§ Mr. Gerald Howarth (Aldershot)
On a point of order, Mr. Deputy Speaker. I am sure that you and many hon. Members will have seen in the weekend press extensive coverage on the Government's imminent announcement about the contract that is to be placed for two new aircraft carriers. As you know, the order in which questions for oral answer appear on the Order Paper is not a precise science. Of course, I do not accuse you of having any involvement in the matter, which is decided by random selection. However, amidst many questions about Iraq today, there was one about procurement, and it is most unfortunate that it was withdrawn even as proceedings here were under way. I cast no aspersions on the hon. Member for Glasgow, Pollok (Mr. Davidson), whose question was withdrawn; it may be that he was caught on the train, or whatever. None the less, will you do two things for me? First, will you make inquiries to ensure that no pressure was brought to bear—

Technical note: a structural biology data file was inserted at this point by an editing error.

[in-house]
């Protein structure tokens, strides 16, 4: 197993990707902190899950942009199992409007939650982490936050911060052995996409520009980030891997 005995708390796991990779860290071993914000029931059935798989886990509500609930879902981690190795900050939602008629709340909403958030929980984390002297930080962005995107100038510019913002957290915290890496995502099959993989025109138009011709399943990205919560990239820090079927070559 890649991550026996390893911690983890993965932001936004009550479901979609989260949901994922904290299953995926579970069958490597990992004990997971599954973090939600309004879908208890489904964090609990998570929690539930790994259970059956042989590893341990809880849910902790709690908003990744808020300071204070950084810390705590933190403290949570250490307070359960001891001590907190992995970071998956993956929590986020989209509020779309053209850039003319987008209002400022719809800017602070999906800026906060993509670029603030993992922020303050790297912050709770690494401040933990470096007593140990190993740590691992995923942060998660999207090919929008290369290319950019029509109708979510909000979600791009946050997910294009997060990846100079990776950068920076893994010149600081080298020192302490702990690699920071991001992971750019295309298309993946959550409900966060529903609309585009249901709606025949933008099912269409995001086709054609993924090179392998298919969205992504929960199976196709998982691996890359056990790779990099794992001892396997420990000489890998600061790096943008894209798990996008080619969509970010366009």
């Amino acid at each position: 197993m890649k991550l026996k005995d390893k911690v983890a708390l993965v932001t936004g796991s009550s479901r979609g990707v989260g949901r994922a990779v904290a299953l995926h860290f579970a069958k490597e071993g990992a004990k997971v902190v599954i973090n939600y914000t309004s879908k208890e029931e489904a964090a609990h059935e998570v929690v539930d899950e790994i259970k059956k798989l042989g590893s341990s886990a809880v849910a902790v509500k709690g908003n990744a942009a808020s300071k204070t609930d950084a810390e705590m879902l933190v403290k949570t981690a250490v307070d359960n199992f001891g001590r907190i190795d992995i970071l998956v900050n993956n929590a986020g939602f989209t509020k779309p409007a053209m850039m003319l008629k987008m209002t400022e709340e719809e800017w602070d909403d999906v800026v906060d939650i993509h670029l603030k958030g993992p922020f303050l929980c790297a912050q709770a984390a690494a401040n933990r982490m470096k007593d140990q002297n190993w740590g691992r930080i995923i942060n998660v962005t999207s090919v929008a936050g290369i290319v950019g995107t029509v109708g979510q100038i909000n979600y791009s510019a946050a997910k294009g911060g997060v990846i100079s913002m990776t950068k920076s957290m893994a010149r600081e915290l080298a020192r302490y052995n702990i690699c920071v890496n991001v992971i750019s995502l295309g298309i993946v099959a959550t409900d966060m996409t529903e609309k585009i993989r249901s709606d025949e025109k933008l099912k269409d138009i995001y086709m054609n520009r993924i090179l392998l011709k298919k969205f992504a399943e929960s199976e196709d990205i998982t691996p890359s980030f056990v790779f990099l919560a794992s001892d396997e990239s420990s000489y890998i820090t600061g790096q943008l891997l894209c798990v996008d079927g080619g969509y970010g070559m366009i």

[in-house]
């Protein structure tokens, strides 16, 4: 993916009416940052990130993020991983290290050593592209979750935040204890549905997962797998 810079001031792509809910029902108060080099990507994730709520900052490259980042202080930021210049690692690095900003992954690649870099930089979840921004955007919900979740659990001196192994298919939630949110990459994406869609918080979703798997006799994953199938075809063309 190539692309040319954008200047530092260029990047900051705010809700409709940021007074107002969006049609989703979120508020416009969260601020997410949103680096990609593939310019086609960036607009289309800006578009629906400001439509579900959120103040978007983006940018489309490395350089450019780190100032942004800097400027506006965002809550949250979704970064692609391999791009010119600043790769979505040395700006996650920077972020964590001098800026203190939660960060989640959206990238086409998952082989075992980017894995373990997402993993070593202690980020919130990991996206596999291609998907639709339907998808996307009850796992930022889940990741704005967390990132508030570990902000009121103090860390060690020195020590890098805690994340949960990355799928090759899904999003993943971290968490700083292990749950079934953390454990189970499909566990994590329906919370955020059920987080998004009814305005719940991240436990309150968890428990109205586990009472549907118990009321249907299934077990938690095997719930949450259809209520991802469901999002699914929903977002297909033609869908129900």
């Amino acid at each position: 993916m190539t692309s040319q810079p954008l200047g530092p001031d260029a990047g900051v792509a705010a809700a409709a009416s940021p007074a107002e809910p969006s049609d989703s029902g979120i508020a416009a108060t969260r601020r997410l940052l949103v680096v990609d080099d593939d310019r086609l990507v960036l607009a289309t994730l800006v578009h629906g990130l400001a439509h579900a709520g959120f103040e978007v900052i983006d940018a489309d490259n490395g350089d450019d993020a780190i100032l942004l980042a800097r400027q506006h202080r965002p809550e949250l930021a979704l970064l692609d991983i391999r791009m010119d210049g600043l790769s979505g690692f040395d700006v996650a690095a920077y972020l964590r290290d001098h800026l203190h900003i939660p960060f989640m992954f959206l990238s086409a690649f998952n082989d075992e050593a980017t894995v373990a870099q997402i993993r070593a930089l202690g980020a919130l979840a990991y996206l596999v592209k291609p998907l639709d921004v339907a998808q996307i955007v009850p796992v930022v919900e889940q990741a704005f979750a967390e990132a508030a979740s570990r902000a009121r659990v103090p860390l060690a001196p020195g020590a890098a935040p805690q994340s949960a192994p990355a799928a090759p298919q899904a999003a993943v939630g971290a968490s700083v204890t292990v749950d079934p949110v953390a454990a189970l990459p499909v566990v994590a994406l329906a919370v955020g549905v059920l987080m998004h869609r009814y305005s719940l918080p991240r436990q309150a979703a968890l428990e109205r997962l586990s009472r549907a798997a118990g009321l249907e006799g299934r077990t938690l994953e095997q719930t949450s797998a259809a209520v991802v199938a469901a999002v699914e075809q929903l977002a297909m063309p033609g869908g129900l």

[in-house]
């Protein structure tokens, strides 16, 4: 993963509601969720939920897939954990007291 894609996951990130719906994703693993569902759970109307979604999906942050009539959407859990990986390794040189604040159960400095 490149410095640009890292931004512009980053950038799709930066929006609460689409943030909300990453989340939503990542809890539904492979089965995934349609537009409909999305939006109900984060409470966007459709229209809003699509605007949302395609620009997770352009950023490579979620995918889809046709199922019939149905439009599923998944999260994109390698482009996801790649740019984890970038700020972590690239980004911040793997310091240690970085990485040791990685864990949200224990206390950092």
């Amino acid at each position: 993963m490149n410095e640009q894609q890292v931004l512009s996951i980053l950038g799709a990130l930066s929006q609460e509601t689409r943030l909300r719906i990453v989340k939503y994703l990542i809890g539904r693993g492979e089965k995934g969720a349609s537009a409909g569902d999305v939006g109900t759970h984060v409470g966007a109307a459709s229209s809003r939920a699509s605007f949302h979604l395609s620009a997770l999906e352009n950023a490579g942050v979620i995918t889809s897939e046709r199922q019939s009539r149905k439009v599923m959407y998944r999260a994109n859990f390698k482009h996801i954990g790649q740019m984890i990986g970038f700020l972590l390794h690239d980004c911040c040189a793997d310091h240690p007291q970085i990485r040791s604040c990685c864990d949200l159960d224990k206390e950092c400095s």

§ Mr. Howarth
I have to say that I think that it is most unlikely; I regard the hon. Member for Glasgow, Pollok as a friend and he is a very fine man.
Given the controversy about the contract, I hope that no pressure was brought to bear on the hon. Gentleman, although I think it unlikely; otherwise, Mr. Deputy Speaker, will you make it clear to hon. Members that, if they can give the House as much notice as possible, it is a courtesy to the House that makes the planning of such questions rather easier? For the benefit of those who sit elsewhere in the Chamber, I hope that we can put it on record that the reason why the House was unable to discuss the issue is that there was no opportunity to do so.
§ Mr. Deputy Speaker (Sir Michael Lord)
I am not sure that I am in a position to rule on pressure—or non-pressure—that is brought to bear on hon. Members. However, I appreciate that it is unfair for many reasons when questions are withdrawn in the way in which the hon. Member for Aldershot (Mr. Howarth) described. He has put his point firmly on the record.